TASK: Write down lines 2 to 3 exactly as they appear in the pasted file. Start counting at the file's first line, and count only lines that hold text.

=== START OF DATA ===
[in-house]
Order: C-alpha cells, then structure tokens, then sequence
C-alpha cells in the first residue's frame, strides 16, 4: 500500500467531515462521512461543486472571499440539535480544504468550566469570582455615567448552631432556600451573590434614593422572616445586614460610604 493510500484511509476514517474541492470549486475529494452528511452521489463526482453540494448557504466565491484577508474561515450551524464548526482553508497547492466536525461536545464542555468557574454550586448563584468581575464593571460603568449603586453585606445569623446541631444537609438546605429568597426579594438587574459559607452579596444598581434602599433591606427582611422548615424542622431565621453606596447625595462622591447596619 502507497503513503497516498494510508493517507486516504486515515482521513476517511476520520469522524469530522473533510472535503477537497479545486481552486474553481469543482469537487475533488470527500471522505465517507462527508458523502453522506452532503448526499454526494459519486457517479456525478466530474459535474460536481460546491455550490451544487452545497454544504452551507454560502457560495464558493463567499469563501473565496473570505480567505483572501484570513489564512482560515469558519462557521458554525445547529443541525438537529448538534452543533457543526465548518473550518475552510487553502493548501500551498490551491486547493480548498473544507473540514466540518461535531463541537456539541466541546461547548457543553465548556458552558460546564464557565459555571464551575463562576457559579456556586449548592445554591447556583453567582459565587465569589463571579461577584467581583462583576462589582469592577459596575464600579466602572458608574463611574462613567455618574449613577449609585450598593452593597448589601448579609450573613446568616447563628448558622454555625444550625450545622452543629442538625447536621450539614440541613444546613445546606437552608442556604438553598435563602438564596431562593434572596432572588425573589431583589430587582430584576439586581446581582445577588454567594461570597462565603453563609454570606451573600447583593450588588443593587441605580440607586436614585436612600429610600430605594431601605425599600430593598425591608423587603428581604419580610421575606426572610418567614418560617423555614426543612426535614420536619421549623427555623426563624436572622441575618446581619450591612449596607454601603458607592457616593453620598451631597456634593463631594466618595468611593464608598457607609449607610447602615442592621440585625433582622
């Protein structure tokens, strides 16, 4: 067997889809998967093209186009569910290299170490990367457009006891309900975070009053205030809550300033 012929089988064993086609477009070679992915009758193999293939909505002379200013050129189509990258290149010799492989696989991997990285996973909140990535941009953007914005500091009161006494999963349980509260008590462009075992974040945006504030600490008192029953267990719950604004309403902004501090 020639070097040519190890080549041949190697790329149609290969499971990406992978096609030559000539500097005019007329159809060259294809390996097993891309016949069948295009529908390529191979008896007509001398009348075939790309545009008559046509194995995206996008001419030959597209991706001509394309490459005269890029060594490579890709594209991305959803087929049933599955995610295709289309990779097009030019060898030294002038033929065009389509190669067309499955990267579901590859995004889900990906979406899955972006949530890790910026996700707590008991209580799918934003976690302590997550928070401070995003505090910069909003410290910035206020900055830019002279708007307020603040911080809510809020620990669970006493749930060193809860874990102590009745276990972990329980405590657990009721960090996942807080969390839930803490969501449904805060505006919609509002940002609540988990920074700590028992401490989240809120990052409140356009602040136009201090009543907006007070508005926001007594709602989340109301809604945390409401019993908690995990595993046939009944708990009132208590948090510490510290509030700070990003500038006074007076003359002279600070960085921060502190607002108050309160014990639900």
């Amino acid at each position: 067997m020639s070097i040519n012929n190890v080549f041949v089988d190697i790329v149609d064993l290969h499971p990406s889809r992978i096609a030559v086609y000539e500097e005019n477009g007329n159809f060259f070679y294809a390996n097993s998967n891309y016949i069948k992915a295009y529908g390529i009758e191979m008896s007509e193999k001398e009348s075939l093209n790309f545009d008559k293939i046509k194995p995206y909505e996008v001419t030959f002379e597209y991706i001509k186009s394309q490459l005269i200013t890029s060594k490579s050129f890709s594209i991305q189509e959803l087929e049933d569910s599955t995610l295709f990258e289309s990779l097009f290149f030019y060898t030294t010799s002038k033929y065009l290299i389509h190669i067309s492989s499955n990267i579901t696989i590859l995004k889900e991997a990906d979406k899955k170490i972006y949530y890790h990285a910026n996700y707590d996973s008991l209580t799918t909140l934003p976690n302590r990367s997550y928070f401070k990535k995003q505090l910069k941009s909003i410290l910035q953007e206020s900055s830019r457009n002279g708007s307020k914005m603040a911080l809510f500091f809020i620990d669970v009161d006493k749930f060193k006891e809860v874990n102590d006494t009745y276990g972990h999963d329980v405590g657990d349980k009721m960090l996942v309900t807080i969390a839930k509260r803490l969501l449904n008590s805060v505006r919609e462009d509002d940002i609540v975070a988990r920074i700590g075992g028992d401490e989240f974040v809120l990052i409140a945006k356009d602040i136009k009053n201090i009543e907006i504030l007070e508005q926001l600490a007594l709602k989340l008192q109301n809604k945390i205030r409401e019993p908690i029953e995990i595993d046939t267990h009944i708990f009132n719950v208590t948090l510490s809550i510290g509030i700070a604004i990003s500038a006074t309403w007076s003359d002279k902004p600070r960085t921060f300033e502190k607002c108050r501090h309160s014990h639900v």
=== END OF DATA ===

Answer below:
Order: C-alpha cells, then structure tokens, then sequence
C-alpha cells in the first residue's frame, strides 16, 4: 500500500467531515462521512461543486472571499440539535480544504468550566469570582455615567448552631432556600451573590434614593422572616445586614460610604 493510500484511509476514517474541492470549486475529494452528511452521489463526482453540494448557504466565491484577508474561515450551524464548526482553508497547492466536525461536545464542555468557574454550586448563584468581575464593571460603568449603586453585606445569623446541631444537609438546605429568597426579594438587574459559607452579596444598581434602599433591606427582611422548615424542622431565621453606596447625595462622591447596619 502507497503513503497516498494510508493517507486516504486515515482521513476517511476520520469522524469530522473533510472535503477537497479545486481552486474553481469543482469537487475533488470527500471522505465517507462527508458523502453522506452532503448526499454526494459519486457517479456525478466530474459535474460536481460546491455550490451544487452545497454544504452551507454560502457560495464558493463567499469563501473565496473570505480567505483572501484570513489564512482560515469558519462557521458554525445547529443541525438537529448538534452543533457543526465548518473550518475552510487553502493548501500551498490551491486547493480548498473544507473540514466540518461535531463541537456539541466541546461547548457543553465548556458552558460546564464557565459555571464551575463562576457559579456556586449548592445554591447556583453567582459565587465569589463571579461577584467581583462583576462589582469592577459596575464600579466602572458608574463611574462613567455618574449613577449609585450598593452593597448589601448579609450573613446568616447563628448558622454555625444550625450545622452543629442538625447536621450539614440541613444546613445546606437552608442556604438553598435563602438564596431562593434572596432572588425573589431583589430587582430584576439586581446581582445577588454567594461570597462565603453563609454570606451573600447583593450588588443593587441605580440607586436614585436612600429610600430605594431601605425599600430593598425591608423587603428581604419580610421575606426572610418567614418560617423555614426543612426535614420536619421549623427555623426563624436572622441575618446581619450591612449596607454601603458607592457616593453620598451631597456634593463631594466618595468611593464608598457607609449607610447602615442592621440585625433582622